back to article The business mullet: Cool or tool?

Silicon Valley is notoriously casual in its dress and business demeanor. In a culture that celebrates every day as Casual Friday, it's hard to get the tech crowd to dress up. Which is why it's so painful when techie types try to dress up. Maybe they need to pitch a VC. Maybe they have an important sales meeting with a …


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  1. Russ Tarbox
    Thumb Up

    Nothing wrong with it if you get it right.

    It works best with DARK jeans (black or very dark blue) and a decent t-shirt or shirt. It's better than just wearing a full suit on a night out but makes you stand out from the standard shirt/jeans of the rest of the crowd. But it needs to co-ordinate...

    It's fine for at work too. However if you are trying to look smart for a business meeting, nothing but a suit will suffice, or at least smart trousers and shirt. You wouldn't wear jeans to a job interview...

    I would post a pic but my self esteem can't take the beating right now ;)

    1. Michael Wojcik Silver badge

      Re: Nothing wrong with it if you get it right.

      The well-tempered jacket-and-jeans look (dark-wash jeans, as you say, in good fit and condition - and I'd restrict it to a dress shirt) is quite common on men presenting at academic conferences and that sort of thing, as well as in business.

      Academic conferences[1] tend to be semi-formal affairs at best, though. While many of the old guard and the more-nervous (as well as the rare fashionable types) men wear suits, they're often outdated and of questionable style. The brown corduroy jacket with leather elbow patches really is a staple at gatherings like the Modern Language Association's annual hootenanny (one of the larger events of the type). And that's if you're lucky - I was on an elevator at MLA once with a guy preparing a talk; his suit jacket was so frayed at the bottom that several inches of thread were hanging down. The Homeless Professor look is not terribly cool.

      So at that sort of event, high-quality jeans plus, say, a black velvet blazer over a good designer shirt is rather a breath of fresh air.

      I wouldn't break that outfit out for a chat with investors, though.

      [1] At least in my fields - computer science, software development, English literature, rhetoric, and, when I'm so inclined, technical writing.

  2. jai

    The inverse mullet for the fashionably adventurous?

    Suit trousers and a hoodie?

    Sure, people will scoff, but that's only because you're at the cutting edge of business fashion. Plus, hoodies always have those big pockets on the belly, the perfect size for carrying around your tablet of choice.

    1. Michael Wojcik Silver badge

      Re: The inverse mullet for the fashionably adventurous?

      Suit trousers and a hoodie?

      Note, though, that a hoodie is only considered formal if the hood is up. When it's hanging down your back and draped in ugly folds about your shoulders, it's just gauche.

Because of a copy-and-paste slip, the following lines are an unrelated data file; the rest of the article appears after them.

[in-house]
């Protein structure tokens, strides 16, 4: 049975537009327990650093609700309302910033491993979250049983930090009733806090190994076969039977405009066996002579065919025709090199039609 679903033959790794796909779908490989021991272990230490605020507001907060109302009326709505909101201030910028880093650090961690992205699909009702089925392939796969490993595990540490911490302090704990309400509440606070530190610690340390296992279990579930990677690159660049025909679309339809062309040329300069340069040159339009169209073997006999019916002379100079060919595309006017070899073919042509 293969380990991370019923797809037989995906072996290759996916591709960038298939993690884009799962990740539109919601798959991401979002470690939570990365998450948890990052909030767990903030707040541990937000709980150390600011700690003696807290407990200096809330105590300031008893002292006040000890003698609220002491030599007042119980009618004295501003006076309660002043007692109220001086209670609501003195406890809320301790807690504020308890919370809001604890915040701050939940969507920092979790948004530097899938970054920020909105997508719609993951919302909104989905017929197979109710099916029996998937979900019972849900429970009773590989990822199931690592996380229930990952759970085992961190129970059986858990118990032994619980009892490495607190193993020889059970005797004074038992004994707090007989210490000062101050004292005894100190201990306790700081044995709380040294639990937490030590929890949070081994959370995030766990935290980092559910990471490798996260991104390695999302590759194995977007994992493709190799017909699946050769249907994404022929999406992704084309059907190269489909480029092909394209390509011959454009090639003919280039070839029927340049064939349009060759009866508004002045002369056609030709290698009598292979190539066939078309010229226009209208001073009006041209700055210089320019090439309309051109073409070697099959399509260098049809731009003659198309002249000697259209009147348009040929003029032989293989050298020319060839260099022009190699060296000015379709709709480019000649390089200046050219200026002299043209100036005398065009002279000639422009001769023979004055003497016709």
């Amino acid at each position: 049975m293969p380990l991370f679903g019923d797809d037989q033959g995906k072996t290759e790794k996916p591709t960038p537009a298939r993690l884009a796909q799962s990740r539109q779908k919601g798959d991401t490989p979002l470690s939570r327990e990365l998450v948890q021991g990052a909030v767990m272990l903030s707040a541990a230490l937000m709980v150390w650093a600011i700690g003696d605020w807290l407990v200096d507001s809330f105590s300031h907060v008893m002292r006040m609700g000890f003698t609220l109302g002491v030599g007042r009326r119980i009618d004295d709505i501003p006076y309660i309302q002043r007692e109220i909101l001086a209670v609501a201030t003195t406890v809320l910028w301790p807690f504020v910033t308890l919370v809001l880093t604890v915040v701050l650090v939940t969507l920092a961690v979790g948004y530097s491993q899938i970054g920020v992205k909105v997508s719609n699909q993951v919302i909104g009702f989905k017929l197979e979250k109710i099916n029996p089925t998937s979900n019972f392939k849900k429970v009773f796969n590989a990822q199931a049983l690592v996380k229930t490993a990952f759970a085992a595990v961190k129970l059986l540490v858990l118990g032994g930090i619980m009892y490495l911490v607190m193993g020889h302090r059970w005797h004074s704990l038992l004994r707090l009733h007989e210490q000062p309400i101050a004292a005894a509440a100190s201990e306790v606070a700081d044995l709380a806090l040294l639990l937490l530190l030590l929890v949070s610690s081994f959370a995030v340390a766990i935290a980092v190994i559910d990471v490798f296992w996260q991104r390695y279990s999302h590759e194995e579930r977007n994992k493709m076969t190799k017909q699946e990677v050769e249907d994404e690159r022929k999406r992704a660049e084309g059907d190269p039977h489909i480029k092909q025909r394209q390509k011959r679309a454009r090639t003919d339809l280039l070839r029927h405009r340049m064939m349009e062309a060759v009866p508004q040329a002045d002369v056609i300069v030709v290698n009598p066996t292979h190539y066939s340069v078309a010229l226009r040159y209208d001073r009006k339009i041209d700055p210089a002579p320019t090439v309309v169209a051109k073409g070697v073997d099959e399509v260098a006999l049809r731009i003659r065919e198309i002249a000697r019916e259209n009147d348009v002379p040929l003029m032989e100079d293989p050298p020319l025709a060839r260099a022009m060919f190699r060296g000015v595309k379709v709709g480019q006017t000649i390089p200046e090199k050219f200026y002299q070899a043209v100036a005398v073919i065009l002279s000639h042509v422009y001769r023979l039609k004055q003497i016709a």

To perk this look up, try adding tooled cowboy boots!

  3. Huw D

    If you wear a business mullet...

    ... what you're saying to me is that you want to be Jeremy Clarkson. Especially if you turn up in an expensive car.

  4. WonkoTheSane

    Jacket & Jeans?

    Gotta be Jeremy Clarkson.

  5. disgruntled yank

    for business only?

    I've occasionally seen the sports jacket with jeans look for about 35 years now. I have occasionally committed it myself, but never that I remember for business settings.

  6. Anonymous Coward
    Anonymous Coward

    Not cool, definitely tool

    It's one thing to dress casual with jeans and a sport coat, not a suit coat, for a night out. It's completely different to dress that way for a Biz meeting, especially an important meeting with traditional business people. You would definitely look like a tool and lose all credibility with any professional.

    As far as Hoodies, they are for ghetto rats only.

    1. disgruntled yank

      Re: Not cool, definitely tool

      Hey, Bill Belichick wears a hoodie to work...

    2. hplasm

      Re: Not cool, definitely tool

      'Professionals' - credible? Give it a rest.

      Professional is as professional does.

      "Business" suits mean "I am going to rip you off, or order you about" Nothing else.

      1. Anonymous Coward
        Anonymous Coward

        Re: "Professional"

        I haven't worn a suit or even a shirt with a collar for work in four years!

        I have never found any problems with my consultancy clients taking me seriously when offering them both business and technical advice.

    3. Captain Underpants

      Re: Not cool, definitely tool

      There's some value to personal presentation, but if you're dealing with people who decide entirely based on personal presentation then you're going to have problems. (Though this does, to some extent, assume that you can differentiate yourself from the competition on purely technical grounds...)

      1. Michael Wojcik Silver badge

        Re: Not cool, definitely tool

        There's some value to personal presentation

        Appearance is rhetorical...

        but if you're dealing with people who decide entirely based on personal presentation then you're going to have problems

        ... but it's not the whole of rhetoric, so anyone who's persuaded entirely by it is clearly incapable of critical thought. If you're dealing with people who can't think critically, then yes, you're going to have problems. But then everyone who can think critically knows that already.

  7. Anonymous Coward
    Anonymous Coward

    Steve Jobs